Less than a year after the likes of Burberry, L’Occitane, and Estée Lauder launched official “flagships” on the platform, this month Alibaba-owned e-tailer Tmall announced new “invite-only” regulations that limit new stores to hand-picked brands. These new regulations present an unexpected obstacle for companies debating whether to join the platform, which—despite concerns about gray market and counterfeit vendors—is an increasingly effective way to tap emerging consumers throughout China.
Announced on March 2, Tmall’s new regulations come at a time when the e-tail giant (and parent company Alibaba) are under pressure to address continued sales of counterfeits by Tmall vendors, as well as allegations of “brushing” (fake sales) on the site. In response, Tmall enacted the invitation-only policy and laid out plans to put in place an anti-brushing mechanism, with Alibaba saying it will “utilize technology like data mining and big data to scrub our platforms of these activities.”
While it remains to be seen whether these are temporary measures, the fact is that brands now need to contend with the new regulations—complicating an already challenging e-commerce market.
Although the number of high-profile Western brands selling on Tmall remains relatively low, interest has only increased in the past year in the wake of Alibaba’s historic IPO, particularly among smaller boutique brands. As such, these new regulations put small brands in a tough situation—since they could, until recently, sign up on their own via Tmall Global yet now must use authorized “Tmall Partners” (TPs), who have existing relationships with Tmall and can smooth the path to gaining an invitation.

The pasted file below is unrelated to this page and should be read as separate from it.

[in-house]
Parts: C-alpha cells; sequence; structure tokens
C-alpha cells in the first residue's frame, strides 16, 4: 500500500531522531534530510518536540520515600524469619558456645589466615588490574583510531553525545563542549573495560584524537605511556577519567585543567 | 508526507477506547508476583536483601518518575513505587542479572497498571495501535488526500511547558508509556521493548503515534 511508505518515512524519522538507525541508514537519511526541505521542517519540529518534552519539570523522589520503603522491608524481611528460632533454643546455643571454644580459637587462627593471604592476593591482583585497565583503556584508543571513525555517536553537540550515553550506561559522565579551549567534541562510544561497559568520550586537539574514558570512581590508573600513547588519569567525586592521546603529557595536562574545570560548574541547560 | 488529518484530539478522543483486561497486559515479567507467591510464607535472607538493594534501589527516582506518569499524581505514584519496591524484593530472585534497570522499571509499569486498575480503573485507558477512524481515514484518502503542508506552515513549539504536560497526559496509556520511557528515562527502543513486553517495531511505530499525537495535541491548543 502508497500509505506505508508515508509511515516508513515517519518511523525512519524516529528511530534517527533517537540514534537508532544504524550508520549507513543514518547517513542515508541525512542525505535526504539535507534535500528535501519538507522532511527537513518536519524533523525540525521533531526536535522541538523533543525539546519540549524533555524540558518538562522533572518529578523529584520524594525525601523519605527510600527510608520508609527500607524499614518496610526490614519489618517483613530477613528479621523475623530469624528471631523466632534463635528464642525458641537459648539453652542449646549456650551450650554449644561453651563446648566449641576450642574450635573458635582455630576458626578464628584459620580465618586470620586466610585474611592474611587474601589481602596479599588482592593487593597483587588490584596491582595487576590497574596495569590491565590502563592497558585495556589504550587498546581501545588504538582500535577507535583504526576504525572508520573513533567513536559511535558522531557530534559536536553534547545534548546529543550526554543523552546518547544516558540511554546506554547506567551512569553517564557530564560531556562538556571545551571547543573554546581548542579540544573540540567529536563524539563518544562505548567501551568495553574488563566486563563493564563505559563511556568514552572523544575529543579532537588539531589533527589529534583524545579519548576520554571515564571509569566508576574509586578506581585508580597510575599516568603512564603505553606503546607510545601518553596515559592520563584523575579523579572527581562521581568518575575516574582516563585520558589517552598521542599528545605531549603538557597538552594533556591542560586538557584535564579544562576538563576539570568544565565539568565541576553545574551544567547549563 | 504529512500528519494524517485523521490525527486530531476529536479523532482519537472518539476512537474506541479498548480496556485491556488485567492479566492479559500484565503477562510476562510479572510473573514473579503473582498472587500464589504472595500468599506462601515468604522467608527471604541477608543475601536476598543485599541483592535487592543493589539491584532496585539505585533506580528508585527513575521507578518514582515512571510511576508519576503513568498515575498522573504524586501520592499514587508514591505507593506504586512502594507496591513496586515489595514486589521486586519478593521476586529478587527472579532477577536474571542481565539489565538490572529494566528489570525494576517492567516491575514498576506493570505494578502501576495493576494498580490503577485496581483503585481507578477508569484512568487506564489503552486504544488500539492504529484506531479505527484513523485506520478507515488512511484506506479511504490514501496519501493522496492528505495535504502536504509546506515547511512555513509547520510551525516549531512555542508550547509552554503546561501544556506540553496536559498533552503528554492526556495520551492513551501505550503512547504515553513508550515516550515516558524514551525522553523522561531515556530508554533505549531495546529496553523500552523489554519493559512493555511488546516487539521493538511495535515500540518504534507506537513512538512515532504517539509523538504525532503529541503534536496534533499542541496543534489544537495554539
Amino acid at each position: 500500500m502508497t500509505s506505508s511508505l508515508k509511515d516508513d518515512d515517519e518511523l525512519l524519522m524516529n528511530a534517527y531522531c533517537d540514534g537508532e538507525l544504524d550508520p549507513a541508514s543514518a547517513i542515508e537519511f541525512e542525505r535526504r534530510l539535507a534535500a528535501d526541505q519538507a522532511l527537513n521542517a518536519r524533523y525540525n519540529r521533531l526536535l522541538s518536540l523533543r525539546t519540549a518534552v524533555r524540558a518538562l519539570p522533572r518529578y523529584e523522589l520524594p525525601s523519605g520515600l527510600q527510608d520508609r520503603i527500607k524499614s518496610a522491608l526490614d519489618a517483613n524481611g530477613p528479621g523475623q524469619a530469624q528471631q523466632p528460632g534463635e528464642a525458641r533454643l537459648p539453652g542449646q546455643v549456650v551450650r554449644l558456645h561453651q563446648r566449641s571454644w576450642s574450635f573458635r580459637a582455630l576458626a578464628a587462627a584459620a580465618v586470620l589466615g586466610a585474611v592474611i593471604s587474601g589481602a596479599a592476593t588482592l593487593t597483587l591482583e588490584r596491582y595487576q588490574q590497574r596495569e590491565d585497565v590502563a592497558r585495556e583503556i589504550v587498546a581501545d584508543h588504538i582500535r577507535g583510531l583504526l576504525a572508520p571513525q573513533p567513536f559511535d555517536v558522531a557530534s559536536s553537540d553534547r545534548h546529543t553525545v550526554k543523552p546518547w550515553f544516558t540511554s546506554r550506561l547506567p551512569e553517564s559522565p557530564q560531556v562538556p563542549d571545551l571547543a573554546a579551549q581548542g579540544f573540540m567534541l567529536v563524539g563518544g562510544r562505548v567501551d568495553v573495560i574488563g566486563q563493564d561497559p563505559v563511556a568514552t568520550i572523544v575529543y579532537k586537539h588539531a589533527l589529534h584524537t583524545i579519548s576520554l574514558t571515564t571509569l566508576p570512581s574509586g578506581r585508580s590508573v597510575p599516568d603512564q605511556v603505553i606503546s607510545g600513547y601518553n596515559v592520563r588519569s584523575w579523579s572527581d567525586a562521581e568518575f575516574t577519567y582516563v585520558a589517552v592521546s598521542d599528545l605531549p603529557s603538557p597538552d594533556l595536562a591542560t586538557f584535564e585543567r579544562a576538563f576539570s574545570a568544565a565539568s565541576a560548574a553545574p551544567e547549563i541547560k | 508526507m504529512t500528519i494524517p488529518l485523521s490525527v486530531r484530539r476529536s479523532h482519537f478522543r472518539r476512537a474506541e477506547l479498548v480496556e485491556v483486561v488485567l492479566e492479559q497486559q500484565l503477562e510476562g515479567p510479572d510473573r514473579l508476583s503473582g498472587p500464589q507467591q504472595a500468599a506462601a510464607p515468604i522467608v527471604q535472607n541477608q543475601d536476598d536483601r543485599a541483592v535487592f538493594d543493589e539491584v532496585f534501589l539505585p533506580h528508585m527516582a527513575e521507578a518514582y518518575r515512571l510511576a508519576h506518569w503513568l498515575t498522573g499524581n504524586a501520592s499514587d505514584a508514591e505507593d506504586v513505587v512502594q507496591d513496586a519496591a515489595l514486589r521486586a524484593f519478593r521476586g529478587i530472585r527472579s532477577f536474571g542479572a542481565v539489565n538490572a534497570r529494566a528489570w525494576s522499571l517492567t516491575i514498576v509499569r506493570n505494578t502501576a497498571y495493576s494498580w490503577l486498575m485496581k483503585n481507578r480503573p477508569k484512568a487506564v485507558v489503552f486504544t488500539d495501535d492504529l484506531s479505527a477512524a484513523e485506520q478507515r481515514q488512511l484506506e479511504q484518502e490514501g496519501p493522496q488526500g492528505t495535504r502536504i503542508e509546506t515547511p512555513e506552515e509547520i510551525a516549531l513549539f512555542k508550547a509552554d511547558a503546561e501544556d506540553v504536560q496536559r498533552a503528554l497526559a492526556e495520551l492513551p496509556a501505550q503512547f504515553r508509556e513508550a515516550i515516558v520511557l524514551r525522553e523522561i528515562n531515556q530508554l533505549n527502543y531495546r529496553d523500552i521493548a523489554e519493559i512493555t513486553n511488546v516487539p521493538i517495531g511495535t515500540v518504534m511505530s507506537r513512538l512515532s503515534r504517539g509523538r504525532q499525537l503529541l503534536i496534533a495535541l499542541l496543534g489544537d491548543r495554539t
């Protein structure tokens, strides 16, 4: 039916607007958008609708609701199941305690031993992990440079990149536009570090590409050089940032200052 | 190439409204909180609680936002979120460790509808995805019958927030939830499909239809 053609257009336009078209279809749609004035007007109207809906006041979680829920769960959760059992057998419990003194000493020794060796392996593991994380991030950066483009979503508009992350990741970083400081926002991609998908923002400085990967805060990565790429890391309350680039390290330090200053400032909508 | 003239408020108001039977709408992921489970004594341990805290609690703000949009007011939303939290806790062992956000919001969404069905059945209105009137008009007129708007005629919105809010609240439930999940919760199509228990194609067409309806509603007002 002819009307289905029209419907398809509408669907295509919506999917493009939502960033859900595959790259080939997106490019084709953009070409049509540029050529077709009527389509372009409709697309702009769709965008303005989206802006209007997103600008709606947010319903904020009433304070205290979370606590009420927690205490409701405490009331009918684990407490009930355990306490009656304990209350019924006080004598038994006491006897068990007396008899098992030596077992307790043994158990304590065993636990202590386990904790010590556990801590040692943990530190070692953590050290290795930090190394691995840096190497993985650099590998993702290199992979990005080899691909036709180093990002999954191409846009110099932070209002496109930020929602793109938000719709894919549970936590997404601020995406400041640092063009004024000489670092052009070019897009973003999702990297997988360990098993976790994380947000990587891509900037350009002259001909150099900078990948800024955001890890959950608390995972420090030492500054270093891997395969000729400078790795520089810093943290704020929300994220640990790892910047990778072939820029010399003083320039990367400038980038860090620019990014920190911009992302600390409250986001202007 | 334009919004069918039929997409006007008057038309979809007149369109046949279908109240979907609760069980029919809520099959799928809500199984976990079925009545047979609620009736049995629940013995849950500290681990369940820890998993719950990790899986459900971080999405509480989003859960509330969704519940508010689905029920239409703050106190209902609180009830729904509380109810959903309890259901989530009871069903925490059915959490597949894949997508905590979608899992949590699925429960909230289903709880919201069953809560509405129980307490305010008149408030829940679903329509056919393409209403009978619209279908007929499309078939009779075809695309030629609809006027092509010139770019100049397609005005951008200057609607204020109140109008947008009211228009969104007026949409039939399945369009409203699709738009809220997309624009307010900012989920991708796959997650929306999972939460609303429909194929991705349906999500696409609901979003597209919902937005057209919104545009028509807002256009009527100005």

This adds two complications into the mix: cost and trust. An entire cottage industry of Tmall Partners now exists, with a multitude of large and small players in the space. For smaller brands, or those newer to the China market, this means finding a cost-effective and trustworthy Tmall Partner is crucial to save precious budget and ensure the partner has the brand’s best interest in mind.
While no shortcut to finding the right partner currently exists, the best way to move ahead is to get referrals from existing networks. Failing that, it pays to do as much research as possible and look into a number of Tmall Partners before deciding which to go with. In general, expect to be asked to pay an up-front setup fee (typically in the range of $10,000-$15,000) and an additional commission on sales.
While less than ideal from a cost perspective, considering the ever-changing nature of working with Tmall, opting for a third-party partner—although it presents its own headaches—can potentially save trouble down the road.
Avery Booker is a partner at China Luxury Advisors.